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I have to find the general solution of this eq :

$$y''-4y'+5y=e^{2s} $$

I have found the general solution of the homogeneous part of this eq.

$$Y_h= e^{2s} ( C_1 \cos s - C_2 \sin s ) $$

I hope it's correct. Well, my problem comes at the particular solution. I don't understand how to find it.

Can anyone help me? Thank you !

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Hint:

To find the particular solution $Y_p$, let $y_p = Ce^{2s}$ and substitute in the differential equation to find the value of $C$.

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  • $\begingroup$ Thank you ! I tried it and I found the constant being equal to 1. That means that my final general solution will be Yh + e^(2s) or I'm wrong? $\endgroup$ – Maria Bluee Jun 4 '17 at 18:44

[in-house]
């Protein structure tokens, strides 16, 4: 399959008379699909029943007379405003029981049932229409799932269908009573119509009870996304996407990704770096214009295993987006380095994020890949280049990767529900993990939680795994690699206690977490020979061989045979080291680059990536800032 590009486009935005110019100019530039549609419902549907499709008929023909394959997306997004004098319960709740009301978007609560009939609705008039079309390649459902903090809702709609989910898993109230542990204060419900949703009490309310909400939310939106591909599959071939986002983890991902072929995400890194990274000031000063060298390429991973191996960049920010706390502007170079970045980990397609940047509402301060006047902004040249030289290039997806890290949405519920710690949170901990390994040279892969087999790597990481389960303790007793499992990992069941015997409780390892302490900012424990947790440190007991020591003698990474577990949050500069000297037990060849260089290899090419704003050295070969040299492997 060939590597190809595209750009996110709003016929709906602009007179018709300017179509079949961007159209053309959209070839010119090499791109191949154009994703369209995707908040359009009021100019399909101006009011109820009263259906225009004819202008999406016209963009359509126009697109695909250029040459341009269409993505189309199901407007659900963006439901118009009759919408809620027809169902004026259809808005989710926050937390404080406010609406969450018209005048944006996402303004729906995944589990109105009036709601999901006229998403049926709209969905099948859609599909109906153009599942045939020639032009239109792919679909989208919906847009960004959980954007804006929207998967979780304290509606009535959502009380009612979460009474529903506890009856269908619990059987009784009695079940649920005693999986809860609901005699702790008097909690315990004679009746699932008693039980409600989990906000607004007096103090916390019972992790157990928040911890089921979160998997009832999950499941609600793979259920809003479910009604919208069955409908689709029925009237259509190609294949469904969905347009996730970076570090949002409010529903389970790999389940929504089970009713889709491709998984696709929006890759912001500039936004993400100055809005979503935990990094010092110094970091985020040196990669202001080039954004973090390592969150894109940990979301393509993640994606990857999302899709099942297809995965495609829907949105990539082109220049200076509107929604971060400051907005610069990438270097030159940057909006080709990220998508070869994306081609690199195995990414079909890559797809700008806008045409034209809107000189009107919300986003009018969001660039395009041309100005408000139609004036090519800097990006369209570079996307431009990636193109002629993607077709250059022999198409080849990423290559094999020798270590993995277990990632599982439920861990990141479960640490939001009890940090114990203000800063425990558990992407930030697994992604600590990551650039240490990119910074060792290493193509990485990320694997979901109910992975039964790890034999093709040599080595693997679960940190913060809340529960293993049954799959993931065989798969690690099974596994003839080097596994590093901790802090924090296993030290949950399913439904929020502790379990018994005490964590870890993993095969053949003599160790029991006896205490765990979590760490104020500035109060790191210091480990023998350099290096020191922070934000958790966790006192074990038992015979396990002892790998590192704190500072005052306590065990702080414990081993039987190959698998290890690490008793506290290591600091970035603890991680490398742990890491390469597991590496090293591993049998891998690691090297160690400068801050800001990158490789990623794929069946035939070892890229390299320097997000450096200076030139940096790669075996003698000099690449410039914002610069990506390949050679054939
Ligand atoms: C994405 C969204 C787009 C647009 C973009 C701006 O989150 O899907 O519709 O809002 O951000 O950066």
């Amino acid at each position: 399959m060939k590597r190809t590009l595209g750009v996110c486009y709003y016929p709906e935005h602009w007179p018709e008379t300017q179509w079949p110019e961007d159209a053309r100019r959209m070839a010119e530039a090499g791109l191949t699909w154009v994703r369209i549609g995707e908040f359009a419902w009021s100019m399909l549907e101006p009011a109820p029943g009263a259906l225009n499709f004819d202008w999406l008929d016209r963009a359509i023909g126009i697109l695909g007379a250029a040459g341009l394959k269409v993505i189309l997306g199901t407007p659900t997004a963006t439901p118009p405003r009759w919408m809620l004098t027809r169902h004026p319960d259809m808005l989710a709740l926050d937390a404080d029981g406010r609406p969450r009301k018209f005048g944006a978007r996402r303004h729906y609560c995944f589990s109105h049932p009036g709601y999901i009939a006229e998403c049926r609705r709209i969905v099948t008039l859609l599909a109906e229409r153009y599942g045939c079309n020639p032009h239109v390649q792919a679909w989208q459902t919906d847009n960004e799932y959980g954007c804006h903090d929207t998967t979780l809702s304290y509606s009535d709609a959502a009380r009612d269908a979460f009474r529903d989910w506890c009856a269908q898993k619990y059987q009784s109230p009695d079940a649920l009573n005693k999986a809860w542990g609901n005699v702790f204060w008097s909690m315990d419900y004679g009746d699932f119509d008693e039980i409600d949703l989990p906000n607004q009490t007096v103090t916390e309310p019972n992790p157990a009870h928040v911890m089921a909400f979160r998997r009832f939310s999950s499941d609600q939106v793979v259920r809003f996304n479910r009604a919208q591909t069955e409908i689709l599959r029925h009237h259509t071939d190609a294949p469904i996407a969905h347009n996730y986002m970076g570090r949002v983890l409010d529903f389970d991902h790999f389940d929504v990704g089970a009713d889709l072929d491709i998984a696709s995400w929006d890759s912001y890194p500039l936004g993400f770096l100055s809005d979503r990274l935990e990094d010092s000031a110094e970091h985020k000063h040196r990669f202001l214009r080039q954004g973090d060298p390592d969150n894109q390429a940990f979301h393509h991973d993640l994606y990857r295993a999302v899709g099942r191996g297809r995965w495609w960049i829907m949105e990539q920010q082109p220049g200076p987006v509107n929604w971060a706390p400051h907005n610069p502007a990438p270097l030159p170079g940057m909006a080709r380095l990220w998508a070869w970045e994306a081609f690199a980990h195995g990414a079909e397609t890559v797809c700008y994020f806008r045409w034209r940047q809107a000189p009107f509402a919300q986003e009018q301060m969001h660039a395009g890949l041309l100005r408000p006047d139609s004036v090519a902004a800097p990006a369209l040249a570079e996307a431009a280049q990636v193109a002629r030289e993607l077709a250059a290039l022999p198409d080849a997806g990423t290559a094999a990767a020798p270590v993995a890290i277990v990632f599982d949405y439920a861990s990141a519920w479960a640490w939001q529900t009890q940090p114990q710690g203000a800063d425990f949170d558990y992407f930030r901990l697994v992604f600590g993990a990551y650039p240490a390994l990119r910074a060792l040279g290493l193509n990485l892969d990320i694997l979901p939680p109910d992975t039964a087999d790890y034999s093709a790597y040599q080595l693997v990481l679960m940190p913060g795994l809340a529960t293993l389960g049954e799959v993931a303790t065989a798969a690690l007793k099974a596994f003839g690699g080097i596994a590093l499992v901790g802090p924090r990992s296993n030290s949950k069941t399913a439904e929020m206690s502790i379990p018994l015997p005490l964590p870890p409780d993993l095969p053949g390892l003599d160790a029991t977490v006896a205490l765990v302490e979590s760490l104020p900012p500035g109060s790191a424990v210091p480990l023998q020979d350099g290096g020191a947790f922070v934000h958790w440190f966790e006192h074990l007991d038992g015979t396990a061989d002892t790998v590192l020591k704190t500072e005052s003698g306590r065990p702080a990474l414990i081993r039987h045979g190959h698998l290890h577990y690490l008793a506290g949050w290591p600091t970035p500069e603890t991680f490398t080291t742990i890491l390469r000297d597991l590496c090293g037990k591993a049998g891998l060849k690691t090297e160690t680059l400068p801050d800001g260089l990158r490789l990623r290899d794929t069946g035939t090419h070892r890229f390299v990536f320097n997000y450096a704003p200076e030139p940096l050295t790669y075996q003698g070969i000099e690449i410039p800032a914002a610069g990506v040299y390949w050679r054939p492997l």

• $\begingroup$ You're right $y_p = e^{2s}$ and so $y = y_h + e^{2s}$. $\endgroup$ – Ahmed Jun 4 '17 at 18:47
  • $\begingroup$ Oh, thank you so much. I can't believe I did it ! One more question, please. It's there a rule on chosing the form of the particular solution? Thanks ! $\endgroup$ – Maria Bluee Jun 4 '17 at 18:52
  • $\begingroup$ Yes. Sure there are rules to choose the particular solution. Check this website efunda.com/math/ode/linearode_undeterminedcoeff.cfm $\endgroup$ – Ahmed Jun 4 '17 at 18:54
  • $\begingroup$ @MariaBluee After you ask a question here, if you get an acceptable answer, you should "accept" the answer by clicking the check mark ✓ next to it. This scores points for you and for the person who answered your question. You can find out more about accepting answers here: How do I accept an answer?, Why should we accept answers?. $\endgroup$ – projectilemotion Jun 5 '17 at 10:00
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This is more a comment than an answer.

I think that life would have been easier from the beginning defining $y=e^{2s} z$ making the equation to become $$z''+z=1$$ Now, defining $z=w+1$ makes $$w''+w=0$$ giving, as usual $$w=c_1 \cos (s)+c_2 \sin (s)$$ from which $$z=1+c_1 \cos (s)+c_2 \sin (s)$$ $$y=e^{2s}\left(1+c_1 \cos (s)+c_2 \sin (s) \right)$$

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